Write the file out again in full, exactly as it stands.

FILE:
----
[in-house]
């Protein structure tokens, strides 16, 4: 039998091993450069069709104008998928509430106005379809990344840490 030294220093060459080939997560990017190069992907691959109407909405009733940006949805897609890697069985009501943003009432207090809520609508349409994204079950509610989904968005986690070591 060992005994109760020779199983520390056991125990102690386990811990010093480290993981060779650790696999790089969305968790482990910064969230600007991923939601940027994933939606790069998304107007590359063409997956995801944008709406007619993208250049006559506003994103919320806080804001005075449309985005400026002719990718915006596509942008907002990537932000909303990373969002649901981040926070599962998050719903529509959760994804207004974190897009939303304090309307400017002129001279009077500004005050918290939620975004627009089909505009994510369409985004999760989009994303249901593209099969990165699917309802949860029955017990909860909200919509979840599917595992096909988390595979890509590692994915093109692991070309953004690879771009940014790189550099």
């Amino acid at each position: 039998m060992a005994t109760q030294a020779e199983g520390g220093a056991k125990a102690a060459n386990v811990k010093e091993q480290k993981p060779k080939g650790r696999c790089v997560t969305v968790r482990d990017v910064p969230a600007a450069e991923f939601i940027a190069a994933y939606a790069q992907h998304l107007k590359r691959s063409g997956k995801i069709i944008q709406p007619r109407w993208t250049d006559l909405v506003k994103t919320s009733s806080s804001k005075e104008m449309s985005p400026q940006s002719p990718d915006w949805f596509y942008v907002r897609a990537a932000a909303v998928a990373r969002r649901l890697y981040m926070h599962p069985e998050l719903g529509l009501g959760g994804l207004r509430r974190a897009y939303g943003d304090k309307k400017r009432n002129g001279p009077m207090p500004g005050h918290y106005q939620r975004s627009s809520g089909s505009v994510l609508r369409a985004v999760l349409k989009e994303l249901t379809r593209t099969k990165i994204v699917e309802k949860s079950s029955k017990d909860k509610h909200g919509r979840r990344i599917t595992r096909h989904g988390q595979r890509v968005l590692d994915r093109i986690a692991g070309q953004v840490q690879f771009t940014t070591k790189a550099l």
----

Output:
[in-house]
């Protein structure tokens, strides 16, 4: 039998091993450069069709104008998928509430106005379809990344840490 030294220093060459080939997560990017190069992907691959109407909405009733940006949805897609890697069985009501943003009432207090809520609508349409994204079950509610989904968005986690070591 060992005994109760020779199983520390056991125990102690386990811990010093480290993981060779650790696999790089969305968790482990910064969230600007991923939601940027994933939606790069998304107007590359063409997956995801944008709406007619993208250049006559506003994103919320806080804001005075449309985005400026002719990718915006596509942008907002990537932000909303990373969002649901981040926070599962998050719903529509959760994804207004974190897009939303304090309307400017002129001279009077500004005050918290939620975004627009089909505009994510369409985004999760989009994303249901593209099969990165699917309802949860029955017990909860909200919509979840599917595992096909988390595979890509590692994915093109692991070309953004690879771009940014790189550099």
């Amino acid at each position: 039998m060992a005994t109760q030294a020779e199983g520390g220093a056991k125990a102690a060459n386990v811990k010093e091993q480290k993981p060779k080939g650790r696999c790089v997560t969305v968790r482990d990017v910064p969230a600007a450069e991923f939601i940027a190069a994933y939606a790069q992907h998304l107007k590359r691959s063409g997956k995801i069709i944008q709406p007619r109407w993208t250049d006559l909405v506003k994103t919320s009733s806080s804001k005075e104008m449309s985005p400026q940006s002719p990718d915006w949805f596509y942008v907002r897609a990537a932000a909303v998928a990373r969002r649901l890697y981040m926070h599962p069985e998050l719903g529509l009501g959760g994804l207004r509430r974190a897009y939303g943003d304090k309307k400017r009432n002129g001279p009077m207090p500004g005050h918290y106005q939620r975004s627009s809520g089909s505009v994510l609508r369409a985004v999760l349409k989009e994303l249901t379809r593209t099969k990165i994204v699917e309802k949860s079950s029955k017990d909860k509610h909200g919509r979840r990344i599917t595992r096909h989904g988390q595979r890509v968005l590692d994915r093109i986690a692991g070309q953004v840490q690879f771009t940014t070591k790189a550099l």